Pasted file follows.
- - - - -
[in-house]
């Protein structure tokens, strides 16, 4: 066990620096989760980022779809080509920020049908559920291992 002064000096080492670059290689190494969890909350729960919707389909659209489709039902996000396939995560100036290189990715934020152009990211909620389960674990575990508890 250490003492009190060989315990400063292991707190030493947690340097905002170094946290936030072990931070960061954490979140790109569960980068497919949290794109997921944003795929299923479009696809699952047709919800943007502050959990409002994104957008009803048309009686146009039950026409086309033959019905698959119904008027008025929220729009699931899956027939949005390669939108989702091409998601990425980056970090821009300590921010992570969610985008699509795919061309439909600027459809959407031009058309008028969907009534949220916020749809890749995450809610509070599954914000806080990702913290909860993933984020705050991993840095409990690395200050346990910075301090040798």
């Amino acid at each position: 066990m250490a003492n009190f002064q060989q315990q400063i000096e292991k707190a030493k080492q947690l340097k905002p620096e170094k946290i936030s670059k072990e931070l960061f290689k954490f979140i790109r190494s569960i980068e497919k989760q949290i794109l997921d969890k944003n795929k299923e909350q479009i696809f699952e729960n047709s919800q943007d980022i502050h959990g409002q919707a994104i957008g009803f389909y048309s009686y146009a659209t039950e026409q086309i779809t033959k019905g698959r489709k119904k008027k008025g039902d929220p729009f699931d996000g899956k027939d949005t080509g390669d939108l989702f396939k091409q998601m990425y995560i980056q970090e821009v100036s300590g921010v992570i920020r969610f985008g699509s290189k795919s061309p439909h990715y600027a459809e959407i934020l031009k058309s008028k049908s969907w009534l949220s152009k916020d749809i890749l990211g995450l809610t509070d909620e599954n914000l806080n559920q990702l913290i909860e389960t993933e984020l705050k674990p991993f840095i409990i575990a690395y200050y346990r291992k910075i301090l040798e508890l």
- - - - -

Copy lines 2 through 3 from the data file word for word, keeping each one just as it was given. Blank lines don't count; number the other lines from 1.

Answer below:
């Protein structure tokens, strides 16, 4: 066990620096989760980022779809080509920020049908559920291992 002064000096080492670059290689190494969890909350729960919707389909659209489709039902996000396939995560100036290189990715934020152009990211909620389960674990575990508890 250490003492009190060989315990400063292991707190030493947690340097905002170094946290936030072990931070960061954490979140790109569960980068497919949290794109997921944003795929299923479009696809699952047709919800943007502050959990409002994104957008009803048309009686146009039950026409086309033959019905698959119904008027008025929220729009699931899956027939949005390669939108989702091409998601990425980056970090821009300590921010992570969610985008699509795919061309439909600027459809959407031009058309008028969907009534949220916020749809890749995450809610509070599954914000806080990702913290909860993933984020705050991993840095409990690395200050346990910075301090040798």
């Amino acid at each position: 066990m250490a003492n009190f002064q060989q315990q400063i000096e292991k707190a030493k080492q947690l340097k905002p620096e170094k946290i936030s670059k072990e931070l960061f290689k954490f979140i790109r190494s569960i980068e497919k989760q949290i794109l997921d969890k944003n795929k299923e909350q479009i696809f699952e729960n047709s919800q943007d980022i502050h959990g409002q919707a994104i957008g009803f389909y048309s009686y146009a659209t039950e026409q086309i779809t033959k019905g698959r489709k119904k008027k008025g039902d929220p729009f699931d996000g899956k027939d949005t080509g390669d939108l989702f396939k091409q998601m990425y995560i980056q970090e821009v100036s300590g921010v992570i920020r969610f985008g699509s290189k795919s061309p439909h990715y600027a459809e959407i934020l031009k058309s008028k049908s969907w009534l949220s152009k916020d749809i890749l990211g995450l809610t509070d909620e599954n914000l806080n559920q990702l913290i909860e389960t993933e984020l705050k674990p991993f840095i409990i575990a690395y200050y346990r291992k910075i301090l040798e508890l």